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Two Dimensions and Two States in DNA Nanotechnology

Seeman, Nadrian C. and Liu, Furong and Mao, Chengde and Yang, Xiaoping and Wenzler, Lisa A. and Sha, Ruojie and Sun, Weiqiong and Shen, Zhiyong and Li, Xiaojun and Qi, Jing and Zhang, Yuwen and Fu, Tsu-Ju and Chen, Junghuei and Winfree, Erik (2000) Two Dimensions and Two States in DNA Nanotechnology. Journal of Biomolecular Structure and Dynamics , 11 (S2). pp. 253-262. ISSN 0739-1102. http://resolver.caltech.edu/CaltechAUTHORS:20111024-091114335

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Abstract

The construction of periodic matter and nanomechanical devices are central goals of DNA nanotechnology. The minimal requirements for components of designed crystals are [1] programmable interactions, [2] predictable local intermolecular structures and [3] rigidity. The sticky-ended association of DNA molecules fulfills the first two criteria, because it is specific and diverse, and it results in the formation of B-DNA. Stable branched DNA molecules permit the formation of networks, but individual single branches are too flexible. Antiparallel DNA double crossover (DX) molecules can provide the necessary rigidity, so we use these components to tile the plane. It is possible to include DNA hairpins that act as topographic labels for this 2-D crystalline array, because they protrude from its plane. By altering sticky ends, it is possible to change the topographic features formed by these hairpins, and to detect these changes by means of AFM. We can modify arrays by restricting hairpins or by adding them to sticking ends protruding from the array. Although individual branched junctions are unsuitable for use as crystalline components, parallelograms of four 4-arm junction molecules are sufficiently rigid that they can be used to produce 2D arrays. The arrays contain cavities whose dimensions are readily tuned by changing the edges of their parallelogram components. We have used these arrays to measure directly the angle between the helices of the Holliday junction. The rigidity of the DX motif can also be exploited to produce a nanomechanical device predicated on the B-Z transition. Two DNA double crossover molecules have been joined by a segment of DNA capable of undergoing the B-Z transition. In the B-conformation, the unconnected helices of the two molecules are on the same side of the connecting helix, whereas in the Z conformation they are on opposite sides, leading to movements of as much as 60Å. This effect is shown by fluorescence resonance energy transfer, because dyes attached to the unconnected helices have different separations in the two states.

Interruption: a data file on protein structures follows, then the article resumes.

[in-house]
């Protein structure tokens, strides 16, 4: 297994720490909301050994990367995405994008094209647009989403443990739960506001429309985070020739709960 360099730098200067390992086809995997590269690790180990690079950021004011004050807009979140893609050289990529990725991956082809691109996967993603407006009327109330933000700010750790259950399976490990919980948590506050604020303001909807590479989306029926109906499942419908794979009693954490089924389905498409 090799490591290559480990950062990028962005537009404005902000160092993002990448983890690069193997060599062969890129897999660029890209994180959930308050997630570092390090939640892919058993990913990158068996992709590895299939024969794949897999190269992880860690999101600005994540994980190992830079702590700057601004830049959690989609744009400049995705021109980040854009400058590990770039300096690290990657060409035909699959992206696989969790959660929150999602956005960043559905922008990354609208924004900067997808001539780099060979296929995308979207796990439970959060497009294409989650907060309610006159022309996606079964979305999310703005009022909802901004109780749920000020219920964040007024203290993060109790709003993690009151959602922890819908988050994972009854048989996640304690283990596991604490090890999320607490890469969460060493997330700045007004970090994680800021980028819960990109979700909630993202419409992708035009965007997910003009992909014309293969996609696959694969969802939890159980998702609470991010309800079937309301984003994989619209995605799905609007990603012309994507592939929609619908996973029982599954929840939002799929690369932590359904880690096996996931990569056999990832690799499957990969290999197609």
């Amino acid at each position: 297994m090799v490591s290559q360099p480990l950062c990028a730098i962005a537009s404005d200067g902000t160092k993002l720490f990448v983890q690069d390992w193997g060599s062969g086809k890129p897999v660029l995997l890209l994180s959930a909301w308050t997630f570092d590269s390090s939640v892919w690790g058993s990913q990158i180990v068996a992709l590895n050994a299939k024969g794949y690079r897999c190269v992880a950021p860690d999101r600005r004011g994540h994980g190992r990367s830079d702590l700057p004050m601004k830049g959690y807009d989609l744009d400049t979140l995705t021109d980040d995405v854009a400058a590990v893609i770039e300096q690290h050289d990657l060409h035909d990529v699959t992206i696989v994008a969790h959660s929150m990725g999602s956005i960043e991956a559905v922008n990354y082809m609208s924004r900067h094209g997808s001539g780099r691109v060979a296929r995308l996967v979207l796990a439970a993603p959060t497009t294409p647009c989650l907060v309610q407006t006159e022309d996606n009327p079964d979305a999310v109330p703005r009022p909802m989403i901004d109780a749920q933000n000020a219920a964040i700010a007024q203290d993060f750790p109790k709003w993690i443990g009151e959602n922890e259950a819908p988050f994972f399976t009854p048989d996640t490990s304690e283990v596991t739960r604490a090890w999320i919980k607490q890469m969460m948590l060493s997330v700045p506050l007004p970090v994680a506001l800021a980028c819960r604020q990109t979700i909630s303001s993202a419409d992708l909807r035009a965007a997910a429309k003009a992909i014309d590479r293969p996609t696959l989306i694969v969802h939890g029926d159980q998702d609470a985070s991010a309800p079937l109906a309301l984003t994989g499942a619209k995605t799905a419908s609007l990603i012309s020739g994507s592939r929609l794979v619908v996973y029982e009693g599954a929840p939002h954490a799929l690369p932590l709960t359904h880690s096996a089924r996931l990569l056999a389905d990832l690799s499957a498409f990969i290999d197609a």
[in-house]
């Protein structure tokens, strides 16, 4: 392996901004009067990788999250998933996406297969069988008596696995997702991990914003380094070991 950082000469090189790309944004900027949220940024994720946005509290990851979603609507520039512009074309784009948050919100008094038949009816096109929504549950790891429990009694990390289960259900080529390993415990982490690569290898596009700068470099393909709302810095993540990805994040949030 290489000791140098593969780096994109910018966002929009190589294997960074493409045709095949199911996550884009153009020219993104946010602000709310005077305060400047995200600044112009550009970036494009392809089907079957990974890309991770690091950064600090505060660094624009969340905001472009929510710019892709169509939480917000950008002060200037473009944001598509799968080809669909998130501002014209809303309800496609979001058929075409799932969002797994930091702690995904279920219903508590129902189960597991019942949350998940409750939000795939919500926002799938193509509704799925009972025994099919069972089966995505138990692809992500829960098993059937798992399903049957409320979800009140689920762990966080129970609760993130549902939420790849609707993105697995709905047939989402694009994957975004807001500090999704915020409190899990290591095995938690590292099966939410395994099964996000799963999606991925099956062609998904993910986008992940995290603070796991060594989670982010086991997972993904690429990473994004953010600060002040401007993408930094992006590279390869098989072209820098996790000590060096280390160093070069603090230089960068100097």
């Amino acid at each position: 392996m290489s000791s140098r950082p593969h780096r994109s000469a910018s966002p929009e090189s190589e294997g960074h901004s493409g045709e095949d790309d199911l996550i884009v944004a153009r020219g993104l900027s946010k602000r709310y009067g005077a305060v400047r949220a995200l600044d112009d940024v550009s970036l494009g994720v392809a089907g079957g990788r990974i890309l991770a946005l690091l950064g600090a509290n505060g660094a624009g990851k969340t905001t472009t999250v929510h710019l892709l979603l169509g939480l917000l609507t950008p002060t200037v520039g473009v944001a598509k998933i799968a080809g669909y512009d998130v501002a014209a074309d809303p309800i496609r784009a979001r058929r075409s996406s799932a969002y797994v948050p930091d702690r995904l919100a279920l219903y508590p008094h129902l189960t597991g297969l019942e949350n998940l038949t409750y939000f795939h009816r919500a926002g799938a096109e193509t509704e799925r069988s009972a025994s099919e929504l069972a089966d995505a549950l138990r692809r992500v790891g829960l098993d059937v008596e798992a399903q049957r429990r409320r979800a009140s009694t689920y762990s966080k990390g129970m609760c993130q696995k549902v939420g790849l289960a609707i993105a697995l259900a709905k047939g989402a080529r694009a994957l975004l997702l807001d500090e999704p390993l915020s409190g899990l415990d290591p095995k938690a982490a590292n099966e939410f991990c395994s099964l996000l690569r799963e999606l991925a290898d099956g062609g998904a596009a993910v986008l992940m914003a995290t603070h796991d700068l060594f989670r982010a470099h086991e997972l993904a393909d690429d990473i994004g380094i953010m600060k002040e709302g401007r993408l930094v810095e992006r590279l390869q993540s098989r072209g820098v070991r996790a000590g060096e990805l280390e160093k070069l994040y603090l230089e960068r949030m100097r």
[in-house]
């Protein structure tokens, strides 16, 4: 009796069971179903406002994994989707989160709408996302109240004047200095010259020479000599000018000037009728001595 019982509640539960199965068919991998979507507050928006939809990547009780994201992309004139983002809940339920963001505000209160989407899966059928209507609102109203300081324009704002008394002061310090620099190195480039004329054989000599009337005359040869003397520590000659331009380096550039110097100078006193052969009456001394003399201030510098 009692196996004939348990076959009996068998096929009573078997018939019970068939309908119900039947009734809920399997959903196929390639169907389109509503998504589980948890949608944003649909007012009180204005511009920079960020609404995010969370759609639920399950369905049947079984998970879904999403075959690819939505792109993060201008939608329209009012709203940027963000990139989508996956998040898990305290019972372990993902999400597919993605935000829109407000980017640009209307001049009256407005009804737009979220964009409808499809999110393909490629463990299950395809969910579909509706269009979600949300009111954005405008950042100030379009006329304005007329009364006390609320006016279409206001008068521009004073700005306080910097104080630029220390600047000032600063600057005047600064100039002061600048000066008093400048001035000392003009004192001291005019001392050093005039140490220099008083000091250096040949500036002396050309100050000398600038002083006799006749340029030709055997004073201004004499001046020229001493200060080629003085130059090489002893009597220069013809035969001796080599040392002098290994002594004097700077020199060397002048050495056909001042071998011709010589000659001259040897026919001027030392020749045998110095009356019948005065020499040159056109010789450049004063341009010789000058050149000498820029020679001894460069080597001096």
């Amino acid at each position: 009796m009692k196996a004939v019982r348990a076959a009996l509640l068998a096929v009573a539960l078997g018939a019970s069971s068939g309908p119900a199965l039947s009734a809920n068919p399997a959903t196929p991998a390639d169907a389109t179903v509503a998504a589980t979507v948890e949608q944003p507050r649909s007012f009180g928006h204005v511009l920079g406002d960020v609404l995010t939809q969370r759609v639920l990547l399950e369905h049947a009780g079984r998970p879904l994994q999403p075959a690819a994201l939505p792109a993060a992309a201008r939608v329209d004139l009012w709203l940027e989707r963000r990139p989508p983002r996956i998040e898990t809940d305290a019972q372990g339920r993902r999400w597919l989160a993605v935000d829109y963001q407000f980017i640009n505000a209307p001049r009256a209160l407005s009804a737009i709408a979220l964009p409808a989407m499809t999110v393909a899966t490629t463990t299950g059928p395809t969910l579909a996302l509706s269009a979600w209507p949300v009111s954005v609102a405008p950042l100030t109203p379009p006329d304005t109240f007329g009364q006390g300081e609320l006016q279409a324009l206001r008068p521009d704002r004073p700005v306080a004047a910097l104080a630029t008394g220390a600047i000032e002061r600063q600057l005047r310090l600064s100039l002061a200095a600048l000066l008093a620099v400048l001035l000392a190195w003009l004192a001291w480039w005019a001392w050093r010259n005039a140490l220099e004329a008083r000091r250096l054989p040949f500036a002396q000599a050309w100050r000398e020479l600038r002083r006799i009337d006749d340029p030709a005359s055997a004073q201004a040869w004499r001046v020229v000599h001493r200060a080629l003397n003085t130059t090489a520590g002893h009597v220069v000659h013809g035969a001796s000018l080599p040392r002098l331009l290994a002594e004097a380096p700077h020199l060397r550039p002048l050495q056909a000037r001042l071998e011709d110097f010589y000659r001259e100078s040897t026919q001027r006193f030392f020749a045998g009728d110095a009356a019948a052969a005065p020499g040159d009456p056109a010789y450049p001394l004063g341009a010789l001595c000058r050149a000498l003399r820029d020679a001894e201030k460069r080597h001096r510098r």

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http://www.jbsdonline.com/Two-Dimensions-and-Two-States-in-DNA-Nanotechnology-p10063.htmlPublisherUNSPECIFIED
Additional Information:© 2000 Adenine Press. This work has been supported by grants GM-29554 from the National Institute of General Medical Sciences, N00014-89-J- 3078 from the Office of Naval Research, NSF-CCR-97-25021 from DARPA/National Science Foundation and F30602-98-C- 0148 from the Information Directorate of the Rome NY Air Force Research Laboratory to N.C.S., by Margaret and Herman Sokol Fellowships to J.C. and X.Y., and by NYU-GSAS Dissertation Fellowships to Y.Z. and C.M.
Funders:
Funding AgencyGrant Number
National Institute of General Medical SciencesGM-29554
Office of Naval Research (ONR)N00014-89-J-3078
DARPA/NSFNSF-CCR-97-25021
Rome NY Air Force Research Laboratory Information Directorate F30602-98-C-0148
Margaret and Herman Sokol Fellowships UNSPECIFIED
NYU-GSAS Dissertation Fellowships UNSPECIFIED
Record Number:CaltechAUTHORS:20111024-091114335
Persistent URL:http://resolver.caltech.edu/CaltechAUTHORS:20111024-091114335
Usage Policy:No commercial reproduction, distribution, display or performance rights in this work are provided.
ID Code:27366
Collection:CaltechAUTHORS
Deposited By: Tony Diaz
Deposited On:24 Oct 2011 21:48
Last Modified:26 Dec 2012 14:18

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